The combination of these factors is likely to create an even more volatile and unpredictable context as Mr Trump might very plausibly be tempted to create some diversions with new initiatives meant to show to his base how strong a president he is and how he does not hesitate to take blunt measures on issues where his predecessors did not dare to do so.
What does that mean for 2019? On the American domestic front, we have to expect an even confrontational political environment, with deadlock on policy-making areas where the House of Representatives can institutionally have a decisive say. At this writing, it looks for instance, that the government shutdown could possibly go beyond the first week of 2019 as the President is digging his heels on making the budget hostage of the funding of the Wall between the US and Mexico - with increasing negative repercussions on the economic life of the country.
On the international front, America’s international allies in Europe, Japan, Korea and South East Asia are bound to accelerate the strategic reassessment of how to protect their interests in a global environment where they cannot any more rely on their relationship with a United States which has ceased being the anchor it had been for the last 70 years. Nobody has forgotten in Tokyo and Seoul that candidate Trump had threatened to renege on the US-Japan and US-Korea defense treaties if the US did not get more money from these countries. And the same applies to Nato.
One can expect Vladimir Putin looking for how – beyond Syria and the Middle East – he can exploit America’s disorderly retreat to push his agenda for the restoration of Russia as a global super-power. In that respect, the tactical rapprochement between Moscow and Beijing will become even more pronounced as the two countries see now an opportunity for definitely closing the era where America was able to shape global events.
Watching the recent upheavals in Washington, one possible conclusion President Xi Jinping might draw is that the chances of a compromise with the Trump administration keep declining. An isolationist America rejecting any multilateral framework, with a dubious record about the reliability of its pronouncement and commitments, and whose approach to any problem or conflict boils down to bullying the other party to make it capitulate, does not incite to get to the negotiating table.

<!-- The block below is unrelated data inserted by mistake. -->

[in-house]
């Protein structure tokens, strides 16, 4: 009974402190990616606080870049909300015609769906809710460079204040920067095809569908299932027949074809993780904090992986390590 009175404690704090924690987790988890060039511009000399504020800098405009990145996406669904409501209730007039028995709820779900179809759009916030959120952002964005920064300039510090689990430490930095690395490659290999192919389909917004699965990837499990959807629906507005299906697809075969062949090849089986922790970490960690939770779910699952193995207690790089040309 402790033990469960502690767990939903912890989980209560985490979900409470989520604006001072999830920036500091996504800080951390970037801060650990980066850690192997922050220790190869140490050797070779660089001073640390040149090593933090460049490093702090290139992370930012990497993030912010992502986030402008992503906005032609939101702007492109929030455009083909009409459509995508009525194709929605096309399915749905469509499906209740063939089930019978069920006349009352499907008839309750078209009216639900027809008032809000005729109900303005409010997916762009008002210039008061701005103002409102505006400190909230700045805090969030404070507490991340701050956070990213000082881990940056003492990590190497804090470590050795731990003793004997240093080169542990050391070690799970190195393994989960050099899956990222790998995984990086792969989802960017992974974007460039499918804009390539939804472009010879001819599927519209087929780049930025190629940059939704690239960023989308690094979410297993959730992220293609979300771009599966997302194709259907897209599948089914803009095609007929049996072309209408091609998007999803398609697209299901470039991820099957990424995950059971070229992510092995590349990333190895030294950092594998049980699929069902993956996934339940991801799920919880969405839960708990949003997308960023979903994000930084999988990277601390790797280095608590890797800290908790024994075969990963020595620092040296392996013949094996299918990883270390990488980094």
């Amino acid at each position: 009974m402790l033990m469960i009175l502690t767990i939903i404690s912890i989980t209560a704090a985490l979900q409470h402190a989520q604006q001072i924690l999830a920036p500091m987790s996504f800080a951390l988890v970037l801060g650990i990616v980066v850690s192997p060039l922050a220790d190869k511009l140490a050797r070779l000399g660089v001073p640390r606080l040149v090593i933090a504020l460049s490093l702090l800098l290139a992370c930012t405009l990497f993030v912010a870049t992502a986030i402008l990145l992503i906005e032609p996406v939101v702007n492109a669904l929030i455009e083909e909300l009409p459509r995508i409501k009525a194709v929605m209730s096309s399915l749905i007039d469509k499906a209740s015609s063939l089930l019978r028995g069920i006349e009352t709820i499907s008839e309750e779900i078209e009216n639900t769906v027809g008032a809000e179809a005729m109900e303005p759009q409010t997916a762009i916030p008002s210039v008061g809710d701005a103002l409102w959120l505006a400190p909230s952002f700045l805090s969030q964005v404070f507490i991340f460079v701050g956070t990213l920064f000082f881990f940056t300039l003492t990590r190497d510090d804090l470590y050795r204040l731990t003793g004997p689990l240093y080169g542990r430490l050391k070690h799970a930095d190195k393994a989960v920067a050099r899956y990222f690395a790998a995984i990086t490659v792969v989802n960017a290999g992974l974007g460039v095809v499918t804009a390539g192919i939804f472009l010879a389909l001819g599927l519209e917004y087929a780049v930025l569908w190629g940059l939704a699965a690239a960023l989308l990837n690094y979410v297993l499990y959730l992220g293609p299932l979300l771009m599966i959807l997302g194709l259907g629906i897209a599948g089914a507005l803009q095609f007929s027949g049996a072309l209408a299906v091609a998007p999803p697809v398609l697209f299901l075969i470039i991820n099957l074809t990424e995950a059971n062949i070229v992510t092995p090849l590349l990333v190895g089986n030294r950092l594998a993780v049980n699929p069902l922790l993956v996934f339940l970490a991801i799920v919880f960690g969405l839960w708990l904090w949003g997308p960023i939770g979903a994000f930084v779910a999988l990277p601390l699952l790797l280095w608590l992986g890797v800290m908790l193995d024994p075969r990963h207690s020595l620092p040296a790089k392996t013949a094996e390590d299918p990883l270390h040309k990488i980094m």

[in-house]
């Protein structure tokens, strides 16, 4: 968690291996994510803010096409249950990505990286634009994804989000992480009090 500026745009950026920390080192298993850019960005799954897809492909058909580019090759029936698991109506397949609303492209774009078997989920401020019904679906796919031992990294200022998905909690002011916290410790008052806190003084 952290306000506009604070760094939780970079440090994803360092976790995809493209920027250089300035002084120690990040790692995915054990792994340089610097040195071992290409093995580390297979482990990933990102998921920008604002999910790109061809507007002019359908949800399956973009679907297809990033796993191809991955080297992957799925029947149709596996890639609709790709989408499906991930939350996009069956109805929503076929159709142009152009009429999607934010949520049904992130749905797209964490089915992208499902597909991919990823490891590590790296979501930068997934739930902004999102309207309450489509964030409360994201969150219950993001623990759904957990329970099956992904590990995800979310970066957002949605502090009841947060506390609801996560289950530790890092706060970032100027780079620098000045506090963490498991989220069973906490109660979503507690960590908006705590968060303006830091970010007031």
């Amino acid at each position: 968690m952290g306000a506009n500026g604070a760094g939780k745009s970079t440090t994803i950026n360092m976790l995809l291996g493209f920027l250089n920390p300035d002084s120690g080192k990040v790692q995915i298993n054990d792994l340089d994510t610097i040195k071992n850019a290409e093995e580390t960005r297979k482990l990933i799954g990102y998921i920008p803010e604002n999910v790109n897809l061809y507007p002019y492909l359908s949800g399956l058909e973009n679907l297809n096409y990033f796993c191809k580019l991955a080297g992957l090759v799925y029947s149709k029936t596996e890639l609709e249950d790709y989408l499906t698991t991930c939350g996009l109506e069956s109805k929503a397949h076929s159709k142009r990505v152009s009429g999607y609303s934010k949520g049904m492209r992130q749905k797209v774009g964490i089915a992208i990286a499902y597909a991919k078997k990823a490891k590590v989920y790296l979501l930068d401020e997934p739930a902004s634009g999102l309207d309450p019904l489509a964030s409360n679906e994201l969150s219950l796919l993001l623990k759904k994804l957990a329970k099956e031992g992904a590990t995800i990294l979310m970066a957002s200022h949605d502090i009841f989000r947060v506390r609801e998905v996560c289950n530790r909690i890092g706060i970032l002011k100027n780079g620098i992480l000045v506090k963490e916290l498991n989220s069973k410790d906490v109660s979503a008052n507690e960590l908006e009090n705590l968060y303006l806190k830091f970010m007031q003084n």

The kind of concessions that China might be ready to consider will not suffice to Donald Trump and the people around him primarily interested at sustaining America’s technological and geopolitical supremacy and containing China. However, the train has already left the station when it comes to China’s rise. If US measures can certainly cause difficulties and additional problems to the Chinese leadership and even slow down the country’s advances, this is now a rear-guard battle that will render more difficult the search of a modus vivendi between two super-powers condemned to find the way for a mutually beneficial interaction if they don’t want to self-destruct and the rest of the world with them.
Many in Washington and other capitals in Europe and Asia must today consider either with glee or angst that, with such a President, America does not need an enemy.
The writer is President of Smadja & Smadja, a Strategic Advisory Firm. @ClaudeSmadja